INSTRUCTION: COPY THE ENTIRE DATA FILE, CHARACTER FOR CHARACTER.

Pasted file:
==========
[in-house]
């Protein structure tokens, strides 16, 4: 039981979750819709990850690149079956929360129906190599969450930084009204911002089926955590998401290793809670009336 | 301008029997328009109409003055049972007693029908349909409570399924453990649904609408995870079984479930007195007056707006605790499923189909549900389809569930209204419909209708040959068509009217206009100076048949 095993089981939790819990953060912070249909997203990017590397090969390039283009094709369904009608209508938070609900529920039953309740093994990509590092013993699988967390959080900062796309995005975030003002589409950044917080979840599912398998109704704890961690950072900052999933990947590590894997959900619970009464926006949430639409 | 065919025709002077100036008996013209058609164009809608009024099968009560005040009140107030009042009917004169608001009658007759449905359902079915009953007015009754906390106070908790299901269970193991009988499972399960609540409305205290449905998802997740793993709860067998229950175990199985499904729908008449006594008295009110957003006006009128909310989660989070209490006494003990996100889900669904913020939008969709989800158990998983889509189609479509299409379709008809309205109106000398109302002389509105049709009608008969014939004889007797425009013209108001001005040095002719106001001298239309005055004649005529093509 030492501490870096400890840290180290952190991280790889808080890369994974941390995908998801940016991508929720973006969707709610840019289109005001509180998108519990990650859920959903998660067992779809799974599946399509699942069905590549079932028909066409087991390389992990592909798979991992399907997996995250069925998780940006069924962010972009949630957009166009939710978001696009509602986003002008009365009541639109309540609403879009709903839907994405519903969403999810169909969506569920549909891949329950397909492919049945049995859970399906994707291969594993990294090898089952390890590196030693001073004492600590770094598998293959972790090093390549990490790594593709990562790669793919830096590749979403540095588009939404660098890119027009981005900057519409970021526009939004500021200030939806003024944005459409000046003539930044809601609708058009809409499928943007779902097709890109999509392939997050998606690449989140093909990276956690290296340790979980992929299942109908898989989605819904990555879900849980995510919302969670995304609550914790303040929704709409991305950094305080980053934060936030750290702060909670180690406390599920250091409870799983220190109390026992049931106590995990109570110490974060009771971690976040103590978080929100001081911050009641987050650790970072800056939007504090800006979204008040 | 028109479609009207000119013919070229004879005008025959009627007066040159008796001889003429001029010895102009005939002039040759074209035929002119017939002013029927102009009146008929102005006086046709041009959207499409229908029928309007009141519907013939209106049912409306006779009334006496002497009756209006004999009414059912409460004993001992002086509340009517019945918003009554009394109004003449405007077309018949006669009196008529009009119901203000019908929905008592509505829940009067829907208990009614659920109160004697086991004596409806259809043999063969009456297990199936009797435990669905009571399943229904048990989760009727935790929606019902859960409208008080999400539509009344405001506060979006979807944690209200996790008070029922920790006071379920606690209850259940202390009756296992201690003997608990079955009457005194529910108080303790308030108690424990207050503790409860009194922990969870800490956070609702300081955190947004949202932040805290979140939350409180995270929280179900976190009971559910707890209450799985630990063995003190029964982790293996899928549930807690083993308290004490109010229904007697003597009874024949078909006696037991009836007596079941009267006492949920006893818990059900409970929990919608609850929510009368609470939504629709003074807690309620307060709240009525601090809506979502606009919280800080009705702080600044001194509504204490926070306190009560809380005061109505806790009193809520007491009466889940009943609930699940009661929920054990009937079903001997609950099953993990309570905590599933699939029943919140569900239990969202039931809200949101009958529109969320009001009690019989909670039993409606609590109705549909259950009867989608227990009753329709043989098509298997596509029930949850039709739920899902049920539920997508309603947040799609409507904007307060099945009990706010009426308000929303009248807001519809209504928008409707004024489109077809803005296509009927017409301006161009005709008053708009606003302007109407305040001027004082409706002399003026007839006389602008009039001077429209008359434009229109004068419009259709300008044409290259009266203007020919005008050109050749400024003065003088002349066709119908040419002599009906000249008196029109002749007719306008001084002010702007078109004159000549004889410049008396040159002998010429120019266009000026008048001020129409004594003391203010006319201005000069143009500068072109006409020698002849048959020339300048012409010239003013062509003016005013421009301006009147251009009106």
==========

[in-house]
């Protein structure tokens, strides 16, 4: 039981979750819709990850690149079956929360129906190599969450930084009204911002089926955590998401290793809670009336 | 301008029997328009109409003055049972007693029908349909409570399924453990649904609408995870079984479930007195007056707006605790499923189909549900389809569930209204419909209708040959068509009217206009100076048949 095993089981939790819990953060912070249909997203990017590397090969390039283009094709369904009608209508938070609900529920039953309740093994990509590092013993699988967390959080900062796309995005975030003002589409950044917080979840599912398998109704704890961690950072900052999933990947590590894997959900619970009464926006949430639409 | 065919025709002077100036008996013209058609164009809608009024099968009560005040009140107030009042009917004169608001009658007759449905359902079915009953007015009754906390106070908790299901269970193991009988499972399960609540409305205290449905998802997740793993709860067998229950175990199985499904729908008449006594008295009110957003006006009128909310989660989070209490006494003990996100889900669904913020939008969709989800158990998983889509189609479509299409379709008809309205109106000398109302002389509105049709009608008969014939004889007797425009013209108001001005040095002719106001001298239309005055004649005529093509 030492501490870096400890840290180290952190991280790889808080890369994974941390995908998801940016991508929720973006969707709610840019289109005001509180998108519990990650859920959903998660067992779809799974599946399509699942069905590549079932028909066409087991390389992990592909798979991992399907997996995250069925998780940006069924962010972009949630957009166009939710978001696009509602986003002008009365009541639109309540609403879009709903839907994405519903969403999810169909969506569920549909891949329950397909492919049945049995859970399906994707291969594993990294090898089952390890590196030693001073004492600590770094598998293959972790090093390549990490790594593709990562790669793919830096590749979403540095588009939404660098890119027009981005900057519409970021526009939004500021200030939806003024944005459409000046003539930044809601609708058009809409499928943007779902097709890109999509392939997050998606690449989140093909990276956690290296340790979980992929299942109908898989989605819904990555879900849980995510919302969670995304609550914790303040929704709409991305950094305080980053934060936030750290702060909670180690406390599920250091409870799983220190109390026992049931106590995990109570110490974060009771971690976040103590978080929100001081911050009641987050650790970072800056939007504090800006979204008040 | 028109479609009207000119013919070229004879005008025959009627007066040159008796001889003429001029010895102009005939002039040759074209035929002119017939002013029927102009009146008929102005006086046709041009959207499409229908029928309007009141519907013939209106049912409306006779009334006496002497009756209006004999009414059912409460004993001992002086509340009517019945918003009554009394109004003449405007077309018949006669009196008529009009119901203000019908929905008592509505829940009067829907208990009614659920109160004697086991004596409806259809043999063969009456297990199936009797435990669905009571399943229904048990989760009727935790929606019902859960409208008080999400539509009344405001506060979006979807944690209200996790008070029922920790006071379920606690209850259940202390009756296992201690003997608990079955009457005194529910108080303790308030108690424990207050503790409860009194922990969870800490956070609702300081955190947004949202932040805290979140939350409180995270929280179900976190009971559910707890209450799985630990063995003190029964982790293996899928549930807690083993308290004490109010229904007697003597009874024949078909006696037991009836007596079941009267006492949920006893818990059900409970929990919608609850929510009368609470939504629709003074807690309620307060709240009525601090809506979502606009919280800080009705702080600044001194509504204490926070306190009560809380005061109505806790009193809520007491009466889940009943609930699940009661929920054990009937079903001997609950099953993990309570905590599933699939029943919140569900239990969202039931809200949101009958529109969320009001009690019989909670039993409606609590109705549909259950009867989608227990009753329709043989098509298997596509029930949850039709739920899902049920539920997508309603947040799609409507904007307060099945009990706010009426308000929303009248807001519809209504928008409707004024489109077809803005296509009927017409301006161009005709008053708009606003302007109407305040001027004082409706002399003026007839006389602008009039001077429209008359434009229109004068419009259709300008044409290259009266203007020919005008050109050749400024003065003088002349066709119908040419002599009906000249008196029109002749007719306008001084002010702007078109004159000549004889410049008396040159002998010429120019266009000026008048001020129409004594003391203010006319201005000069143009500068072109006409020698002849048959020339300048012409010239003013062509003016005013421009301006009147251009009106």